Yesterday FDA released more resources to help stakeholders in understanding the FSMA Food Traceability proposed rule. The Risk-Ranking Model for Food Tracing is designed to help users learn more about the methods and criteria for scoring commodity-hazard pairs, along with the results of the scoring that are used to determine the foods included on the Food Traceability List [https://www.fda.gov/food/food-safety-modernization-act-fsma/food-traceability-list].
The agency also published a pre-recorded webinar about the proposed rule, featuring Frank Yiannas, deputy commissioner for food policy and response, and Angela Fields, a traceability expert with FDA’s Coordinated Outbreak Response and Evaluation Network.
One year ago the FDA held an at-capacity public meeting to discuss its latest initiative, the New Era of Smarter Food Safety. At the time, the agency was planning to release the blueprint for the New Era in the spring of 2020. In fact, the FDA was just days away from unveiling it when the COVID-19 pandemic hit in March. The blueprint was put aside and it was all hands on deck, as the agency worked with the food industry to ensure companies continued operating, as they were deemed a part of America’s critical infrastructure. From there, the agency navigated through uncharted waters with the food industry and its stakeholders. It signed an MOU with USDA in an effort to prevent disruptions at FDA-regulated food facilities and address shortages of PPE, disinfection and sanitation supplies. It announced that it would conduct remote inspections and extended the comment period for the Laboratory Accreditation Program Proposed Rule. It released a COVID-19 food safety checklist with OSHA to help guide companies through employee health, social distancing, and the operational issues that have entered into play as a result of the pandemic. Food companies and the supply chain were facing an enormous challenge.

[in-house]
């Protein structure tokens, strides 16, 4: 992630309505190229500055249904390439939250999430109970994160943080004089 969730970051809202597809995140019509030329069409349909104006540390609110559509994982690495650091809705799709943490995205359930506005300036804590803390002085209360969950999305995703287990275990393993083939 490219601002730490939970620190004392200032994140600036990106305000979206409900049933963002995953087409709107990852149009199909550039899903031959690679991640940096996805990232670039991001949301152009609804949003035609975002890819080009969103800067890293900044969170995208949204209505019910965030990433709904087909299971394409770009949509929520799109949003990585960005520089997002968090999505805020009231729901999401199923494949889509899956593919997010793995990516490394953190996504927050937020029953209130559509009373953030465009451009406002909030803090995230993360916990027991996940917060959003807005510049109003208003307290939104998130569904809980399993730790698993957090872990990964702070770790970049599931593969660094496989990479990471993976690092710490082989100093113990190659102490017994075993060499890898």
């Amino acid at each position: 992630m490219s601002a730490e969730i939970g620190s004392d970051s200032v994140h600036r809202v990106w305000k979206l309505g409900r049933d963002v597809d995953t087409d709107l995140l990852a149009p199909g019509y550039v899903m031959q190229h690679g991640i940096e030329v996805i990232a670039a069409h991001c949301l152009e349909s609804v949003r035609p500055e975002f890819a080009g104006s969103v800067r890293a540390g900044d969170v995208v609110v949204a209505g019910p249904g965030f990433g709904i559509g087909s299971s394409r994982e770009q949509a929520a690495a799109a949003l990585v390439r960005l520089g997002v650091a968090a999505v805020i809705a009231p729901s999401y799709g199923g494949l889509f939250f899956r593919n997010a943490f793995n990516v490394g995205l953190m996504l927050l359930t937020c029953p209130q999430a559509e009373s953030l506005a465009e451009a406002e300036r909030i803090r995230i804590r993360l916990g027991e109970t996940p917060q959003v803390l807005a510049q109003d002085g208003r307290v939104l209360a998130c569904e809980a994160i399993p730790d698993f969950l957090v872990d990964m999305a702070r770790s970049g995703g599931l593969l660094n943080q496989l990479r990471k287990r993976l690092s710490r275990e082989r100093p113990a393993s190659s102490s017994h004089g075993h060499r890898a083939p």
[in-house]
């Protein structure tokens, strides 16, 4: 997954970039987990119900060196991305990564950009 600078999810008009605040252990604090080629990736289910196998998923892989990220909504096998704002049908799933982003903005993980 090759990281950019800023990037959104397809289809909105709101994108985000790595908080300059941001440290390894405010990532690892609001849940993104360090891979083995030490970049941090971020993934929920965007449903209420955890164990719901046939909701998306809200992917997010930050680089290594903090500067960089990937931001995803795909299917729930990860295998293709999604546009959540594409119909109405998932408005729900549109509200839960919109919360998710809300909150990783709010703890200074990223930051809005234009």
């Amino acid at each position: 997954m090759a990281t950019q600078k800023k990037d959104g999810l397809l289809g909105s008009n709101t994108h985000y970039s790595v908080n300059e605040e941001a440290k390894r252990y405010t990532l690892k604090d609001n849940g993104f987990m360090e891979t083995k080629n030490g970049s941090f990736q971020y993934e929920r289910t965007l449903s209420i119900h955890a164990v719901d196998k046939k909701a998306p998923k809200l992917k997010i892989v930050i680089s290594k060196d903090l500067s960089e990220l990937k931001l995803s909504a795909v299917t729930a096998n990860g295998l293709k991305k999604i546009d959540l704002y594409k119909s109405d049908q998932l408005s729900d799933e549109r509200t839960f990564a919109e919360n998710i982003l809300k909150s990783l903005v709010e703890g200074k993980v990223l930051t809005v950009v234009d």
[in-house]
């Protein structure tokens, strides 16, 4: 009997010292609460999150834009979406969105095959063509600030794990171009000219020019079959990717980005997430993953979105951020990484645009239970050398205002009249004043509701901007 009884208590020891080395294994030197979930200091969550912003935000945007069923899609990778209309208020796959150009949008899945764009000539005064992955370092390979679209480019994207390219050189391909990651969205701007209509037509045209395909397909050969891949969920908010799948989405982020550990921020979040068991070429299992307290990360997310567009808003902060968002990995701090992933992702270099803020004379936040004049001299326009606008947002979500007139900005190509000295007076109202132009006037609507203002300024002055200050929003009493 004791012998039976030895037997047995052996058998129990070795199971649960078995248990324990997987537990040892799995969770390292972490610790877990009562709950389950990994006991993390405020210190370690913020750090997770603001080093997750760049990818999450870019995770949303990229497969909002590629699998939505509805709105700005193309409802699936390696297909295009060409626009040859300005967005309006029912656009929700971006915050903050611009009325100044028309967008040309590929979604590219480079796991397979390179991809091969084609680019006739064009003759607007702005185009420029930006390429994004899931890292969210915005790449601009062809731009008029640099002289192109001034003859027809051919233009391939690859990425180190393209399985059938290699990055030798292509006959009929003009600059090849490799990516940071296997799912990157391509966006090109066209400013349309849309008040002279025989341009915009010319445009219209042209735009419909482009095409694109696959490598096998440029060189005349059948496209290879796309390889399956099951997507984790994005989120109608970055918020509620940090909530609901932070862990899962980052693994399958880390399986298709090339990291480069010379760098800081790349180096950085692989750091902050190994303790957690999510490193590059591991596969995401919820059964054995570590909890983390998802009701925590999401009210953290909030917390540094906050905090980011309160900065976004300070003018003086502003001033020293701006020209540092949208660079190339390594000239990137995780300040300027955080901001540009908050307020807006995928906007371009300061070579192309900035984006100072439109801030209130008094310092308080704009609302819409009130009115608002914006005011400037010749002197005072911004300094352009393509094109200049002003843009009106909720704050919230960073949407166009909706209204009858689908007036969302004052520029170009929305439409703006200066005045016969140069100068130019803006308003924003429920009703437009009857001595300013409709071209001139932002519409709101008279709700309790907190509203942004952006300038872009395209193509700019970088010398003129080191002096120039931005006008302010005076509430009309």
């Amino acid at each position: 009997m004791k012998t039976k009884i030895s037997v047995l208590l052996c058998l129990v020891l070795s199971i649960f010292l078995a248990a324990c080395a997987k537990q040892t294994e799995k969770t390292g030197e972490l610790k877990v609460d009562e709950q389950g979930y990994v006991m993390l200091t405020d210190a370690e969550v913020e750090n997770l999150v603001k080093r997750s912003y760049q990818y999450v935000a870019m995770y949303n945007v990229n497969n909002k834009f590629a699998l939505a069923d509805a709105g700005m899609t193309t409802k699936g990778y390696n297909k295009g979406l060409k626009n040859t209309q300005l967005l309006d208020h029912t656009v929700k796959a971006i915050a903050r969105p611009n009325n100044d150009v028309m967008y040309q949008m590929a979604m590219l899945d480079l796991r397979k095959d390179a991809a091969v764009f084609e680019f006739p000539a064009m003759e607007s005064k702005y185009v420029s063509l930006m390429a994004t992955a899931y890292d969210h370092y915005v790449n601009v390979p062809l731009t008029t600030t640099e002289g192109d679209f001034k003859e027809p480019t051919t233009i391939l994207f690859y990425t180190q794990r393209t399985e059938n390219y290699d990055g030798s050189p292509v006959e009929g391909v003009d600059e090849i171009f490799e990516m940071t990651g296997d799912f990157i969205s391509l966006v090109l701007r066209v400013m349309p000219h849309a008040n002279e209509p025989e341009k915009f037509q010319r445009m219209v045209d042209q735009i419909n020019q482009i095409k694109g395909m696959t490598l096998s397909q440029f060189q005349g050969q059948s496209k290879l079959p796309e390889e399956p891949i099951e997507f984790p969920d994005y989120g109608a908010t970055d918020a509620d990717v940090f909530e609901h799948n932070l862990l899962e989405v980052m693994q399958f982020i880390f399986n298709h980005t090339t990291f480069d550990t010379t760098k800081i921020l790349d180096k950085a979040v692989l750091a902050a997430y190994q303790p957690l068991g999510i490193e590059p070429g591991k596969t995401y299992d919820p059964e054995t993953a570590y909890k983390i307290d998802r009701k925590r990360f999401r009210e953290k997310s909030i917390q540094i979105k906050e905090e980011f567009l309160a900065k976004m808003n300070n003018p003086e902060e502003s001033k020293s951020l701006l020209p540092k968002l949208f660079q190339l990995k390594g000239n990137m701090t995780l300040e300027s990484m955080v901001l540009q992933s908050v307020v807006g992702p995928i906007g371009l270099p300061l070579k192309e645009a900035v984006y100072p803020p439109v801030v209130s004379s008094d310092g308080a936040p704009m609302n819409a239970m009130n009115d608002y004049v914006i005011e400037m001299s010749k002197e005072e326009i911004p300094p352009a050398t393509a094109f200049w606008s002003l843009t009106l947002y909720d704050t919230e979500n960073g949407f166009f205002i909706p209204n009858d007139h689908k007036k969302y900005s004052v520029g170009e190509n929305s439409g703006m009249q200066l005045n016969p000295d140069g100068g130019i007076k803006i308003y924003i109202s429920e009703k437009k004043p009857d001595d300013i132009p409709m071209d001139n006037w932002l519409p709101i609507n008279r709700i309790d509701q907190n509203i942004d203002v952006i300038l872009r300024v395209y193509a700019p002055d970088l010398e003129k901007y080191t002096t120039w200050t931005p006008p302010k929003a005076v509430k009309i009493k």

“I always thought we had one of the best food systems in the world… by and large we have an amazing food system,” said Frank Yiannas deputy commissioner for food policy and response during last week’s keynote address at the 2020 Food Safety Consortium Virtual Conference Series. “We just experienced the biggest test on the food system in 100 years. Have we passed the test? I don’t think anyone would say we scored 100%… but by and large we passed the test.” Yiannas added that COVID-19 has exposed some strengths and weaknesses in the food system as well. He also emphasized a point that he has been driving home throughout the pandemic: “The virus that causes COVID-19 is not a virus that is transmitted by food. It is a respiratory virus and generally transmitted in very different ways.”
The FDA released the blueprint for the New Era of Smarter Food Safety, which incorporated some lessons learned from COVID-19, in July. Traceability is a big part of agency’s new era initiative, and the pandemic further put a spotlight on the need for better tracking and tracing in the food industry. And under FSMA, FDA is required to “establish a system that will enhance its ability to track and trace both domestic and imported foods”. In working to meet this requirement, FDA proposed the FSMA rule on food traceability last month.